I watched several of the NFL football playoff games this past weekend. Several things struck me as I watched that relate very well to success in work and in life. I thought I would share them.
First, one game was between the Cincinnati Bengals and the Pittsburgh Steelers. Just a quick recap of the end of the game. Cincinnati was ahead by one point with less than two minutes remaining. They had the ball and could, theoretically, run out the clock and win the game. Three things happened that doomed the game for the Bengals: 1) they fumbled and Pittsburgh recovered the fumble, 2) a Cincinnati defender was penalized for a flagrant, illegal hit to the head to a Pittsburgh offensive receiver – it appeared that this illegal hit was connected to events earlier in the game and the defender was looking for a way to “pay back” the receiver, and 3) a Cincinnati player was penalized for unsportsmanlike conduct, resulting of his “disappointment” for the prior penalty.
In another game, the Minnesota Vikings were attempting a field goal in the last seconds of its game with the Seattle Seahawks. Minnesota was trailing in the game 10-9 and the field goal would have won the game for them. The field goal attempt was short and seemingly automatic. The kicker missed the sure field goal and Seattle won the game.
These events brought to mind 4 key things that can guarantee failure in our work, in our life, and in our efforts in any activity:
- Don’t fumble – We must do the basics well or we’ll certainly taste defeat or failure. In the game noted, the only way Cincinnati could lose is if they failed to do the simple task of holding onto the ball. Yet, a loss of focus on the basics lost the day. We must understand what our basic success factors are. If we remind ourselves that nothing else is more important than “holding onto the ball,” we are likely to succeed. What are our basics that must be done before anything else? What represents the ball to us – that item or activity that we cannot drop? Knowing comes first, then protecting comes next.
- Personal agendas are incompatible with team goals – The Cincinnati player that committed the flagrant penalty was thinking only of his own selfish motives, not what was best for the team. Had he controlled his selfish attitude, his team was likely in a much better position to win. Likewise, we must always put the “team” first. When we begin thinking of what is best for ourselves, we put the success of the entire team at risk. The question on the table is this, “Is it better for you to gain revenge and win your personal battle or for you to put your personal agenda aside for the good of the team?” Hopefully, we all choose the latter, not the former.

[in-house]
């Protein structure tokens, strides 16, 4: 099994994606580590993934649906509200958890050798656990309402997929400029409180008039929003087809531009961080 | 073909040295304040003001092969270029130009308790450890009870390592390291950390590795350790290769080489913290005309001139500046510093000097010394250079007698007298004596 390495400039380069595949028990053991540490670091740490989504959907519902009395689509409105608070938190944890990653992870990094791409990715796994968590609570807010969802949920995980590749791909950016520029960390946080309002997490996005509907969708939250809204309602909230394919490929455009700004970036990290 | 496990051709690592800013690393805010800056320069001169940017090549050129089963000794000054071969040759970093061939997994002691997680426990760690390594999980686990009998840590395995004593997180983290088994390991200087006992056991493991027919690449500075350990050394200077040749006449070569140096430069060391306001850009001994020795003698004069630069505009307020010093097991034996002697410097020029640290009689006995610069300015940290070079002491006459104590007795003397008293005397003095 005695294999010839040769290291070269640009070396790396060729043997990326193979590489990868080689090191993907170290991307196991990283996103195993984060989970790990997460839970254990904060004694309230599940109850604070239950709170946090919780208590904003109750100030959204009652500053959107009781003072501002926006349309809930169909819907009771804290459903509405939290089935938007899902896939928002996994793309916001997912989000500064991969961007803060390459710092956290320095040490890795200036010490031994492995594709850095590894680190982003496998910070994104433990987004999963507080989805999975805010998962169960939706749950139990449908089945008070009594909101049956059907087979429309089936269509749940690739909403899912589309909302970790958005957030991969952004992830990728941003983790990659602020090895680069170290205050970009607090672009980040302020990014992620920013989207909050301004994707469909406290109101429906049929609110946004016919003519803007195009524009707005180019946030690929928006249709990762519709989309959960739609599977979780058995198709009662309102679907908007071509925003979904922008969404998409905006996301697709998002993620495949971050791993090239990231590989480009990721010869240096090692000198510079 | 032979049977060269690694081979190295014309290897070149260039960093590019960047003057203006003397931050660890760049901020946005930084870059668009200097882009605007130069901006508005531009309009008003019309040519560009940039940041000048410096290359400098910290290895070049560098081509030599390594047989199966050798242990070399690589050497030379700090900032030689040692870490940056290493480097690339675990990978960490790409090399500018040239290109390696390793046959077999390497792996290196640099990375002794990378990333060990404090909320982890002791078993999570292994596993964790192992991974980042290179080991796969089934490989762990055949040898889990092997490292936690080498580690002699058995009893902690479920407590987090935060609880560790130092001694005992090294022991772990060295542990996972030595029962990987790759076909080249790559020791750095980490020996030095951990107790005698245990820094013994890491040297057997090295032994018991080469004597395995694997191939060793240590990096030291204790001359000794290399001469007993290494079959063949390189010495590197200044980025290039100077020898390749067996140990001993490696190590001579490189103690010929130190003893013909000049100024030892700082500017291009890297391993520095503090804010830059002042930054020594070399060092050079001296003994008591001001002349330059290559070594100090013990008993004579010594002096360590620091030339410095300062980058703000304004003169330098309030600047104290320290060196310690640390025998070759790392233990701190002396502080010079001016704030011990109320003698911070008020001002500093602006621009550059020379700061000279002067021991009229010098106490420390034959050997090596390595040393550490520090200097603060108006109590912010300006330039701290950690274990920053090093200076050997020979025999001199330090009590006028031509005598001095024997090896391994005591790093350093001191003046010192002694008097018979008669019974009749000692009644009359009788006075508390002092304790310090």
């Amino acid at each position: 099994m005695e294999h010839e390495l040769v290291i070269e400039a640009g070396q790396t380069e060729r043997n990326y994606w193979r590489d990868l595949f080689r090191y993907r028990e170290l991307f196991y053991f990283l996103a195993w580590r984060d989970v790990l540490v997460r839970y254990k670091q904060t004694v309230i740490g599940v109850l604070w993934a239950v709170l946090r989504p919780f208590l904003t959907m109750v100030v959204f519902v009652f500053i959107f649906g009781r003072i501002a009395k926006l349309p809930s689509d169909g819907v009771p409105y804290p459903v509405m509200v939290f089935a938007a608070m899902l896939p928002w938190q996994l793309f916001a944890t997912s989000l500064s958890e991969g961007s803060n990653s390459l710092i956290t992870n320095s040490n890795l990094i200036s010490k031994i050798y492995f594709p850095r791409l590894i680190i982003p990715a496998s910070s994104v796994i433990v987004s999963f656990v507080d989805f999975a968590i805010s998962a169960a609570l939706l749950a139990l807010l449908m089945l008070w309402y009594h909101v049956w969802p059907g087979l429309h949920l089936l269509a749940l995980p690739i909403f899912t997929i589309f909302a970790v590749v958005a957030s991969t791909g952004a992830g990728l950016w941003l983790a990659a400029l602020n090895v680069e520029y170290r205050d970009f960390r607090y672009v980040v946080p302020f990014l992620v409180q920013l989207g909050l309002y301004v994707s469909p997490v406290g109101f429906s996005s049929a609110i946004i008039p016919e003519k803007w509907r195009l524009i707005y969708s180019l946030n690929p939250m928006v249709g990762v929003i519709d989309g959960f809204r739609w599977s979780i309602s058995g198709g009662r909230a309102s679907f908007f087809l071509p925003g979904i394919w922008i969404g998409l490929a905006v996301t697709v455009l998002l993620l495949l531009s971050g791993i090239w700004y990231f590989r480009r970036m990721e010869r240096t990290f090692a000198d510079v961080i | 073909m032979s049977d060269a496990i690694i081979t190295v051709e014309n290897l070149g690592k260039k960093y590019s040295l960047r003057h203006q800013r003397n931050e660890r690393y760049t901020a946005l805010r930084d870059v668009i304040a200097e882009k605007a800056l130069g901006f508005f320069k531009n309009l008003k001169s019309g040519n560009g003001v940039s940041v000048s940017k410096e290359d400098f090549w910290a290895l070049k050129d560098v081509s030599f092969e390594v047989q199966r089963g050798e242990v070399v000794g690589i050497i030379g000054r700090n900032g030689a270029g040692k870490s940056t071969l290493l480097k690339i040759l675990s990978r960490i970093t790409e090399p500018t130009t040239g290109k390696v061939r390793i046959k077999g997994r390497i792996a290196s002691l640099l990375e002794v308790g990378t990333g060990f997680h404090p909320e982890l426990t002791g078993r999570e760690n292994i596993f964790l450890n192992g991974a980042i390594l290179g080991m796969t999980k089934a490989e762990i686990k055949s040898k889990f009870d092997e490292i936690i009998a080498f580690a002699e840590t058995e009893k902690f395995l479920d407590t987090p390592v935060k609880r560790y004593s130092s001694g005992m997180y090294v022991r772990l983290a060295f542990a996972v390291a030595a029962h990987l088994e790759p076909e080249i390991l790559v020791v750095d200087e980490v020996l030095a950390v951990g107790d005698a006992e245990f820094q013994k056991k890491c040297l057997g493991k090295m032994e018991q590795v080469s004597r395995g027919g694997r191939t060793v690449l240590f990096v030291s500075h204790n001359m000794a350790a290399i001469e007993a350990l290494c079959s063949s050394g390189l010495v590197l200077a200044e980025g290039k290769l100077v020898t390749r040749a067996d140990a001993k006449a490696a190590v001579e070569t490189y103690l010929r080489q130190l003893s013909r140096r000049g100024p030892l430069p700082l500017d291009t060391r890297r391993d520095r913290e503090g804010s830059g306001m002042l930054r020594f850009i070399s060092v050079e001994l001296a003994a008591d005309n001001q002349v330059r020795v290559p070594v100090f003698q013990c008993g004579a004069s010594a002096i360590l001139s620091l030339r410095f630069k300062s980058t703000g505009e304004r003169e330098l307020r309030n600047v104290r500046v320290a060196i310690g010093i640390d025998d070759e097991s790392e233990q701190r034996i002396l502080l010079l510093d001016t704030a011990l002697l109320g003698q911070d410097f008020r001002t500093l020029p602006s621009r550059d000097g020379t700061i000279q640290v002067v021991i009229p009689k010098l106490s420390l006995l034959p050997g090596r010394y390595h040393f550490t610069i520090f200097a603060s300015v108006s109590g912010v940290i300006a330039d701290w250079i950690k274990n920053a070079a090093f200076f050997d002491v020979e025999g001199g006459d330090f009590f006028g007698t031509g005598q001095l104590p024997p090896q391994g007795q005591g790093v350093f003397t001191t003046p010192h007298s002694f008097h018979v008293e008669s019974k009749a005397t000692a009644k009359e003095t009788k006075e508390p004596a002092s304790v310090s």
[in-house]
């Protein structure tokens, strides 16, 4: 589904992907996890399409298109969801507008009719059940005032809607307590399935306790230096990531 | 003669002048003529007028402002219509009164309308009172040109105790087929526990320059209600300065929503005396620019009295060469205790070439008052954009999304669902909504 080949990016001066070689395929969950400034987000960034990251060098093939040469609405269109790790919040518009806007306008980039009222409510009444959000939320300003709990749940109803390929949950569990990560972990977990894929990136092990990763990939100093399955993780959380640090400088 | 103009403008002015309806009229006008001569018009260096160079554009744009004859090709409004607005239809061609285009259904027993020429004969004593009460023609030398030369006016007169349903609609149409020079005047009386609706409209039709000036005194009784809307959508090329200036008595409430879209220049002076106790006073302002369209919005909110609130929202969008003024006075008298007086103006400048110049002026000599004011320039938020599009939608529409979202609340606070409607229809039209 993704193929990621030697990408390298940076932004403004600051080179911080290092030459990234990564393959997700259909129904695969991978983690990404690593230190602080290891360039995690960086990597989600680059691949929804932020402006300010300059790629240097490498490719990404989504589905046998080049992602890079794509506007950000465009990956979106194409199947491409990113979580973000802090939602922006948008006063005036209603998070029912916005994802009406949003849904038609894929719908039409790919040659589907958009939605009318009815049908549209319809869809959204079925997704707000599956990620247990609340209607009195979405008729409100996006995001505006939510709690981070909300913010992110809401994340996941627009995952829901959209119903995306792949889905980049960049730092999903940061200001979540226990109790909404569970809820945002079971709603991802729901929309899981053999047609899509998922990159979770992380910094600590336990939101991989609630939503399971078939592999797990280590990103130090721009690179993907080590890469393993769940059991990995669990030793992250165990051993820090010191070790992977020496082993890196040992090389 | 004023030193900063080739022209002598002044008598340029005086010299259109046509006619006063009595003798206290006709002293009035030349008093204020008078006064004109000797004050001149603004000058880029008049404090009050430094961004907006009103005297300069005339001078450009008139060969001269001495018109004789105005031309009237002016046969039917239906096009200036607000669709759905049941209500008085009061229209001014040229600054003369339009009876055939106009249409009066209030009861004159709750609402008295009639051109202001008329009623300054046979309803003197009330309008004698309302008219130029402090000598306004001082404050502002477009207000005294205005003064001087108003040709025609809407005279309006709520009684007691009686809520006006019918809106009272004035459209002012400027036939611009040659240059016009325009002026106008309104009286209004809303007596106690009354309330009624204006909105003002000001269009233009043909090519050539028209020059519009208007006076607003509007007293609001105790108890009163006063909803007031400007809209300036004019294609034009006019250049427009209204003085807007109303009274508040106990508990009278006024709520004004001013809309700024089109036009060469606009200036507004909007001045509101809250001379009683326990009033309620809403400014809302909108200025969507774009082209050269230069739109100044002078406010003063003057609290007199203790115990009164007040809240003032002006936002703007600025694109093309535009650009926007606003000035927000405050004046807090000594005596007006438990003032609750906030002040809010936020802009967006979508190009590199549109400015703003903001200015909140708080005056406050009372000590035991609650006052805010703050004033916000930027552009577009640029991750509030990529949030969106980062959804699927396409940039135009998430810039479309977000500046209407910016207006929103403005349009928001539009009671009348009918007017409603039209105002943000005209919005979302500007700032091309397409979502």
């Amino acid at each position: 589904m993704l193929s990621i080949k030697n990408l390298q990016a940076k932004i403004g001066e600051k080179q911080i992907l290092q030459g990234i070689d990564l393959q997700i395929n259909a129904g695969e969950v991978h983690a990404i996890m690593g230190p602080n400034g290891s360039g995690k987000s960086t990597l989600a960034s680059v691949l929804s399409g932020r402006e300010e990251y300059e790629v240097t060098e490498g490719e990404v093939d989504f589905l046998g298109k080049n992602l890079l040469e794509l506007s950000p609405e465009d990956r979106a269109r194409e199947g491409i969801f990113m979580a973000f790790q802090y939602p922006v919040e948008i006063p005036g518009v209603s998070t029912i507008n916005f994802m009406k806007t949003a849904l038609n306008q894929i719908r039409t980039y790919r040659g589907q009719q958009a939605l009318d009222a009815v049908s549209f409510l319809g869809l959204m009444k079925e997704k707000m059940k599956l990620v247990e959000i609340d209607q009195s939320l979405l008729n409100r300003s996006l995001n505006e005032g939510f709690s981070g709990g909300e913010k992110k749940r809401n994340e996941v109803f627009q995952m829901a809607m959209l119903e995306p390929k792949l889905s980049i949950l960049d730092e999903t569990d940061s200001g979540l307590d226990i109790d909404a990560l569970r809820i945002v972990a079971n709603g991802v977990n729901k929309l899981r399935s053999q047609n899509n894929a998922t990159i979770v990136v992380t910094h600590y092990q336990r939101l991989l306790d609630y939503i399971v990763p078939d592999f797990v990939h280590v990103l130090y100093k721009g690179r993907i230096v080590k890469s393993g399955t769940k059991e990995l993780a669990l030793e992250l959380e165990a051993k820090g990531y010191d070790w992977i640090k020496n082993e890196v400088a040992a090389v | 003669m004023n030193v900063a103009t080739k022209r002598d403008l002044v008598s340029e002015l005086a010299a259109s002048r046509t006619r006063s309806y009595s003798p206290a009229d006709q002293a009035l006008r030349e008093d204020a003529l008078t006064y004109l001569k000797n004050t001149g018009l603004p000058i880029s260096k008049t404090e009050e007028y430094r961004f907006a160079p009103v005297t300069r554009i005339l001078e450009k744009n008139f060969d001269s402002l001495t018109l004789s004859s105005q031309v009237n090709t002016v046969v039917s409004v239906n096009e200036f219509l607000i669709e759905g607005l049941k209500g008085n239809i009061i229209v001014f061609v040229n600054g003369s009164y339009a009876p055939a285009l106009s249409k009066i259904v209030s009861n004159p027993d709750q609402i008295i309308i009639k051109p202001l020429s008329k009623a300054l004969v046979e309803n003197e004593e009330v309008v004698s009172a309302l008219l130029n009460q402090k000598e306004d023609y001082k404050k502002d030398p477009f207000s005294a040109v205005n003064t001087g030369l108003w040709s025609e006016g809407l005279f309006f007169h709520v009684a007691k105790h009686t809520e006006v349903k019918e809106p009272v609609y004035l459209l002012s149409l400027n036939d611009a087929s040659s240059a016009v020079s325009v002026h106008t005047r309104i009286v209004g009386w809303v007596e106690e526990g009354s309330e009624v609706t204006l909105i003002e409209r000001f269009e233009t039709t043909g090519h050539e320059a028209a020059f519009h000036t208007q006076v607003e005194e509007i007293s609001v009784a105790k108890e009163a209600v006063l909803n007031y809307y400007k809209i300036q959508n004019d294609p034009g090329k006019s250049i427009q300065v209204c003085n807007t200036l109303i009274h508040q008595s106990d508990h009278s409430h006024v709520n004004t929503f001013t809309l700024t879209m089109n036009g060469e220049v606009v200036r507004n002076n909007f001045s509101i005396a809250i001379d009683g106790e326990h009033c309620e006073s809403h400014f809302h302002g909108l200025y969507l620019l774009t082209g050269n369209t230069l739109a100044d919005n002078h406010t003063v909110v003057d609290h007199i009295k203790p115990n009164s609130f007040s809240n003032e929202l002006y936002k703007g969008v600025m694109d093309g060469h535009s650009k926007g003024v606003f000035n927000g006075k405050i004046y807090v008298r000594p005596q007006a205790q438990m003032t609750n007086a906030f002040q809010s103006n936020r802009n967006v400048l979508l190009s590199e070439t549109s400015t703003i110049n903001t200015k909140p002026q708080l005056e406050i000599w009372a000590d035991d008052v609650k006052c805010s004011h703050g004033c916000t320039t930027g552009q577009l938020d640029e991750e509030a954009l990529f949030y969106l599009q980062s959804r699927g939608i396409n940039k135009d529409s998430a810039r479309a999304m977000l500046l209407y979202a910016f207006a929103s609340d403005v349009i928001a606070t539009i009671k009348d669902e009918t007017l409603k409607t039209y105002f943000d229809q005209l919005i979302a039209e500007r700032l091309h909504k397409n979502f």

- No matter what happens, we must keep our poise and remain calm – The Cincinnati player penalized for unsportsmanlike conduct lost his cool. He lost control of his emotions and actions. As a result, it cost his team the victory. In the same way, we must remember that negative things will happen to us. We make better decisions when we retain our composure and ensure that our thoughts are clear. Only then, can we make decisions that result in the best outcomes.
- Never take things for granted – No matter how near the end or how apparent the victory, it is not over until it is over. The game is not won until the clock reads 0:00 time remaining. Working to do our best work until the project or activity is completed is imperative for us to guarantee victory. Staying focused until the last box is checked will prevent that overconfidence that has doomed many projects.
So, have you ever experienced the taste of defeat when you failed to follow these four principles? Think about the devastating feeling is would be (or is, if your team hails from Cincinnati or Minneapolis) to suffer defeat when your expected victory as these teams experienced this past weekend. Now is the time to examine our own approach before time runs out with us on the losing end of the score
Thanks for all you do! Have a victorious day!
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